Saturday, October 26, 2013

Prevailing Life by Amaris Chapman: Spotlight and Excerpt


 







Maggie is a teenager with a secret. The strangest part of her life isn’t that she works in a graveyard—it’s the fact that her best friend is an Angel named Dina. They have lived thousands of years together, but as a mortal, Maggie must die, leaving Dina to find her in each new life and start again.

Someone has been setting fires, and the town is ablaze—literally. Someone or something is fueling the flames, and one of the suspects is the devilishly handsome Justin. With the memories of past lives coming back to her and Justin vying for her attention, Maggie may get more than she bargained for. 

 

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Amaris lives in Canberra, Australia. Since a young age she has written Young adult fiction in order to give her characters a voice and ensure her stories end with a bang.

Currently working as a Librarian she enjoys reading fiction about strong heroines with kickass attitudes who don't laydown and surrender in the face of a fight.



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I felt as weightless as if I were made of light. I gasped and felt us drifting, and then the cool salty smell of ocean air washed over me. I looked down. We were sitting on the rail of a lighthouse overlooking the small dots of light, which marked a town nestled in the hills. Then I looked up and gasped. Stretched out above us was a vast expanse of glowing sky, each star as bright as a lamp sweeping across a great black expanse. My mouth fell open as I gazed in wonder at the universe stretching out above me. How was this possible? The sky felt unlimited. 

“Where are we?” I asked still gripping her hand and holding on to the rail as tightly as I could with the other my face turned up to the pale moon above us. 

“We used to live here. This is the tower you were talking about.” 

I looked back at the twinkling lights, which ran from the water’s edge and up what looked to be, in the dark, a hill surrounded by mountain terrain.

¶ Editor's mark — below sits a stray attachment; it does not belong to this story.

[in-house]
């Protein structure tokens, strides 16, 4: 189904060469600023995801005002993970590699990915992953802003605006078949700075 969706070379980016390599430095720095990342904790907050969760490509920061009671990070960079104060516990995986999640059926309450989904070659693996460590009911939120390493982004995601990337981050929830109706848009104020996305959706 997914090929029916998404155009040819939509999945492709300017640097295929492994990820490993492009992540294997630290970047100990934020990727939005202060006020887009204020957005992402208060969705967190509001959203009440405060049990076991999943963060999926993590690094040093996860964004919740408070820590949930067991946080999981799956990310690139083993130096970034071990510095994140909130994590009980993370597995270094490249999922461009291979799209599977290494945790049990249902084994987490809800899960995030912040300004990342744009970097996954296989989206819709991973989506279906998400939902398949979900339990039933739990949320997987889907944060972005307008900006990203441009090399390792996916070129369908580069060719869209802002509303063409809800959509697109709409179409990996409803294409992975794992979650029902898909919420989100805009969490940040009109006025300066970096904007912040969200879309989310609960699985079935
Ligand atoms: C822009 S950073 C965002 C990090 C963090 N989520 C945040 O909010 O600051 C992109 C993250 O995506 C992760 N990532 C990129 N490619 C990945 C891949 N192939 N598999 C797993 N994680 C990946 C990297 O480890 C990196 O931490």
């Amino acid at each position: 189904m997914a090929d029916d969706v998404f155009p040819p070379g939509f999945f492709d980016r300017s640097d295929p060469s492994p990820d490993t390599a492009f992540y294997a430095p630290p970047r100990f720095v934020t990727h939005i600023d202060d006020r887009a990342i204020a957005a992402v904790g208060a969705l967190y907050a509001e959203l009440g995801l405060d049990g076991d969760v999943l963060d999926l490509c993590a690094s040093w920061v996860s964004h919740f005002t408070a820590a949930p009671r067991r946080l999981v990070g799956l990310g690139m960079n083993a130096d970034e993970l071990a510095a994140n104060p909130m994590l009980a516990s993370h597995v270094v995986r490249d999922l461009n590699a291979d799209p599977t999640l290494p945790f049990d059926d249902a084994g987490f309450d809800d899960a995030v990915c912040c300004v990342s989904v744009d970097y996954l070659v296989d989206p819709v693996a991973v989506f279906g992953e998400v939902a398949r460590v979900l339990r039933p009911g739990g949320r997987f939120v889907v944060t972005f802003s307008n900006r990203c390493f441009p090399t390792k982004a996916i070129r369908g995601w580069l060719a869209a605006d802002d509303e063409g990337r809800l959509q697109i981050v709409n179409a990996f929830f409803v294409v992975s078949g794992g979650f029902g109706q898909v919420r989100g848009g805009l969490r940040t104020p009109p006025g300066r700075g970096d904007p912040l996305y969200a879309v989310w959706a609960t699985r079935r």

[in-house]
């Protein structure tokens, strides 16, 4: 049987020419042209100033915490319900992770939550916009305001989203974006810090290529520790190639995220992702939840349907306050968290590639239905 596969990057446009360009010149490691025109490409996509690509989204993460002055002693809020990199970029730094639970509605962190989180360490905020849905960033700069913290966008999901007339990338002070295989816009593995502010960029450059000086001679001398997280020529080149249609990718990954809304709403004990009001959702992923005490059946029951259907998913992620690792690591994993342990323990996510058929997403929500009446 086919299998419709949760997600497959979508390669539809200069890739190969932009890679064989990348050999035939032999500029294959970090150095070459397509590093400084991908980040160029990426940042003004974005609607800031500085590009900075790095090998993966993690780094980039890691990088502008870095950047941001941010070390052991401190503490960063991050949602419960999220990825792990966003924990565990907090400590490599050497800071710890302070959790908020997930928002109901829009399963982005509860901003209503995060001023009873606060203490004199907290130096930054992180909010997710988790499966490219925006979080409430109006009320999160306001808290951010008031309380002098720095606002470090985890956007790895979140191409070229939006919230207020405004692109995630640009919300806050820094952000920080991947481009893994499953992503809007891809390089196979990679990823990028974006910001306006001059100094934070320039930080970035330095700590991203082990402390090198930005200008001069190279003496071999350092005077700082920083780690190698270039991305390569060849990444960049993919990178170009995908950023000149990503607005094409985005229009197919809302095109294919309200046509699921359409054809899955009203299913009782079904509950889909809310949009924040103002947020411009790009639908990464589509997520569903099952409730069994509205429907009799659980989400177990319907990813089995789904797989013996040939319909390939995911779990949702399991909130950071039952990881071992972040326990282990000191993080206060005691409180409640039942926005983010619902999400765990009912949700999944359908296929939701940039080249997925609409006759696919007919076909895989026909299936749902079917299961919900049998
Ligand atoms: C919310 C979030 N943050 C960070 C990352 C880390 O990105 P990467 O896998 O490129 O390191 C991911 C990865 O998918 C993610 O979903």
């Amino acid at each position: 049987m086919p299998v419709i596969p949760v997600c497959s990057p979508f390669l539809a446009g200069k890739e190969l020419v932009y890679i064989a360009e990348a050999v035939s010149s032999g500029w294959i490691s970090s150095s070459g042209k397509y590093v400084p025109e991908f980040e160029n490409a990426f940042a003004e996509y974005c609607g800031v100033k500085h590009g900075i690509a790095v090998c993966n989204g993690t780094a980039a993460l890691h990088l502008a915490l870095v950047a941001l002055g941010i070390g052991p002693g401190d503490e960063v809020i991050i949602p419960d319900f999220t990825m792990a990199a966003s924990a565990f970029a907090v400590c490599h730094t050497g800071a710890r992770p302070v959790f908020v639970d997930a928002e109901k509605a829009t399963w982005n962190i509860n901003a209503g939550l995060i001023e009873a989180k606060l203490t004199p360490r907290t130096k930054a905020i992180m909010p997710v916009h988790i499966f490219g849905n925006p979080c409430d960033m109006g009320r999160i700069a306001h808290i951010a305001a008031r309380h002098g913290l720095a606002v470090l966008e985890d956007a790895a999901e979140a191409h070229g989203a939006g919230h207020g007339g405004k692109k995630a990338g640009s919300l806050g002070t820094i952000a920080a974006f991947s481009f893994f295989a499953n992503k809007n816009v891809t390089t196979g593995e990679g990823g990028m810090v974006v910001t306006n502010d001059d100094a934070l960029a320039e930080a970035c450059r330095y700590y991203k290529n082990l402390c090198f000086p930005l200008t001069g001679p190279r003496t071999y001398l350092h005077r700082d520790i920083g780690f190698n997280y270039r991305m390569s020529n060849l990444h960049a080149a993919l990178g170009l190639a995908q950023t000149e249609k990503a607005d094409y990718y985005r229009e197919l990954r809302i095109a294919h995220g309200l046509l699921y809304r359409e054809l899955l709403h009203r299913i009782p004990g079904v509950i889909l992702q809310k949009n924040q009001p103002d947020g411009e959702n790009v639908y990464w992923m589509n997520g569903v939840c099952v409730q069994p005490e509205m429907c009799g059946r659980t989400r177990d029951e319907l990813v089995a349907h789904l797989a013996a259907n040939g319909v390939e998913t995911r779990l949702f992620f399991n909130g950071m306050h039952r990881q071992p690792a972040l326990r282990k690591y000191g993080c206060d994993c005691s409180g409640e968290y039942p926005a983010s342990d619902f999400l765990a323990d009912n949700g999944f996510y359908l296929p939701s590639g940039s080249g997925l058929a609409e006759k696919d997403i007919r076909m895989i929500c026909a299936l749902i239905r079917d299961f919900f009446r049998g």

“This is the town from the fire painting you are making.” I could make out the main street, which snaked through the hills. The line of lights at the bottom must mark the dock and jetty, which had doubled in size from the time that Dina remembered it in her painting. 

“But this is in another country. We came here, my family and I, when I was little. It took us a day to get here by plane.” I looked at her in awe. Knowing she was an angel was one thing; I had even seen the ghostly shape of her wings. But to be at home one minute then, as fast as I could think it, be in another country almost sitting in a sky that seemed to just envelope us was unbelievable. 

“I’m light, remember?” she said, her strong voice hushed by the wind that raced up from the waves. “I travel as light and air.” 

“But I’m not, how did…no, I don’t care. This is incredible.” My voice trailed off as I took in the true magic of where I was. No lights obscured the sky, and the stars stretched out in a blanket of white light above us. Dina closed my mouth with a finger under my chin. I laughed but didn’t take my eyes from the sky. In all my life I had never seen anything so beautiful. My blocked head and fever forgotten, I sat surrounded by the sounds of the ocean and air crashing together. It was as I shivered that I remembered I was ill. 

“I’ll be back in a moment,” Dina said. 

Before I could ask what she was doing she had launched herself from the railing. I rocked forwards to catch her in a reflex and almost fell from the narrow rail. As I watched, the light shape of her body rose, the ghostly outline of her wings bright in the night sky. Her light darted to the town so fast she looked like nothing more than a reflection in the lighthouse’s turning lamp. I watched until the town's lights swallowed hers then gazed out over the sea. 

From my seat, I could hardly make out the white of the waves breaking on the rocks at the base of the small island the lighthouse stood on. 

A wave of fear swelled in my chest as I looked down. My blood left my face and rushed to my heart. I took a deep breath to calm myself, telling my body that it was being silly and that Dina wouldn’t have brought me here if I could have fallen. My body rebelled; my pulse quickened, and I could feel my heart pounding in my chest. I fought to keep breathing, taking deep breaths to try to calm myself. I knew I should just look up or close my eyes, but I was too scared that if I looked away it might somehow make me fall. My hands tightened on the rail, the cold metal biting into my palms. In my head I called out to Dina to hurry up and get back. I couldn’t bring myself to look up and see where she was. My body was rigid, even the cool wind that had been soothing just moments before now threatened to knock me from my perch. My thoughts scrambled, as I imagined myself falling and smashing like porcelain on the rocks. I could see my body lying broken below, the waves knocking me off into the sea.





 
 
 
 
 

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